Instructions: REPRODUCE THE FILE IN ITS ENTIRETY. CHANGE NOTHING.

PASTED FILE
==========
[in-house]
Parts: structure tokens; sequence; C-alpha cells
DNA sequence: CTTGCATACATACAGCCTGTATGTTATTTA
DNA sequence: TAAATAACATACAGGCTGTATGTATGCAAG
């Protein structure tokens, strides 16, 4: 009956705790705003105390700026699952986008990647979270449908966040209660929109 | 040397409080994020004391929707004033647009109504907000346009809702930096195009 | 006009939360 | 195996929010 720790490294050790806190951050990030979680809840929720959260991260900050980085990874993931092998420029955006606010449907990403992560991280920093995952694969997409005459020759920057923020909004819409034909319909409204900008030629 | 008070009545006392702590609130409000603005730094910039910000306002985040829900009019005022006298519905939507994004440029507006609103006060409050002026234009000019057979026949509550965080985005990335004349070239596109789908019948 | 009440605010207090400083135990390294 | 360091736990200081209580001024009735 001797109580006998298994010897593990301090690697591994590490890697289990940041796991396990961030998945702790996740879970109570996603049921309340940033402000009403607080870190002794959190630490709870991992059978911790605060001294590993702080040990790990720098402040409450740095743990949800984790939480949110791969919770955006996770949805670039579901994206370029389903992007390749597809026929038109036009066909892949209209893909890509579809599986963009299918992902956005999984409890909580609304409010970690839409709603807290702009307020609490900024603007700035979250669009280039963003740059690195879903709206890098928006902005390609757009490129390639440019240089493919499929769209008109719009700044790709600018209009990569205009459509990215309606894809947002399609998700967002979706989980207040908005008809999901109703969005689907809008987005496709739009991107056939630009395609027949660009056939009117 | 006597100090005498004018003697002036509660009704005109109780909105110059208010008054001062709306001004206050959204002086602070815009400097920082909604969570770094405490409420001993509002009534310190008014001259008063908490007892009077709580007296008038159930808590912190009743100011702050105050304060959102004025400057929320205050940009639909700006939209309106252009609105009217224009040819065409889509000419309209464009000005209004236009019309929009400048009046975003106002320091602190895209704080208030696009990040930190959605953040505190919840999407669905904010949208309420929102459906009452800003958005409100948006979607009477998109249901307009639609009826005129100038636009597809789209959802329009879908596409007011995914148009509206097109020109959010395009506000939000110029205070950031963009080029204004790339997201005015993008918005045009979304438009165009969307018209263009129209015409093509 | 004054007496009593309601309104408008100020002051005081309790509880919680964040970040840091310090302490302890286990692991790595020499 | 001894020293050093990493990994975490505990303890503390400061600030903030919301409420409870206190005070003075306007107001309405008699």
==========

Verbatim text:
[in-house]
Parts: structure tokens; sequence; C-alpha cells
DNA sequence: CTTGCATACATACAGCCTGTATGTTATTTA
DNA sequence: TAAATAACATACAGGCTGTATGTATGCAAG
């Protein structure tokens, strides 16, 4: 009956705790705003105390700026699952986008990647979270449908966040209660929109 | 040397409080994020004391929707004033647009109504907000346009809702930096195009 | 006009939360 | 195996929010 720790490294050790806190951050990030979680809840929720959260991260900050980085990874993931092998420029955006606010449907990403992560991280920093995952694969997409005459020759920057923020909004819409034909319909409204900008030629 | 008070009545006392702590609130409000603005730094910039910000306002985040829900009019005022006298519905939507994004440029507006609103006060409050002026234009000019057979026949509550965080985005990335004349070239596109789908019948 | 009440605010207090400083135990390294 | 360091736990200081209580001024009735 001797109580006998298994010897593990301090690697591994590490890697289990940041796991396990961030998945702790996740879970109570996603049921309340940033402000009403607080870190002794959190630490709870991992059978911790605060001294590993702080040990790990720098402040409450740095743990949800984790939480949110791969919770955006996770949805670039579901994206370029389903992007390749597809026929038109036009066909892949209209893909890509579809599986963009299918992902956005999984409890909580609304409010970690839409709603807290702009307020609490900024603007700035979250669009280039963003740059690195879903709206890098928006902005390609757009490129390639440019240089493919499929769209008109719009700044790709600018209009990569205009459509990215309606894809947002399609998700967002979706989980207040908005008809999901109703969005689907809008987005496709739009991107056939630009395609027949660009056939009117 | 006597100090005498004018003697002036509660009704005109109780909105110059208010008054001062709306001004206050959204002086602070815009400097920082909604969570770094405490409420001993509002009534310190008014001259008063908490007892009077709580007296008038159930808590912190009743100011702050105050304060959102004025400057929320205050940009639909700006939209309106252009609105009217224009040819065409889509000419309209464009000005209004236009019309929009400048009046975003106002320091602190895209704080208030696009990040930190959605953040505190919840999407669905904010949208309420929102459906009452800003958005409100948006979607009477998109249901307009639609009826005129100038636009597809789209959802329009879908596409007011995914148009509206097109020109959010395009506000939000110029205070950031963009080029204004790339997201005015993008918005045009979304438009165009969307018209263009129209015409093509 | 004054007496009593309601309104408008100020002051005081309790509880919680964040970040840091310090302490302890286990692991790595020499 | 001894020293050093990493990994975490505990303890503390400061600030903030919301409420409870206190005070003075306007107001309405008699």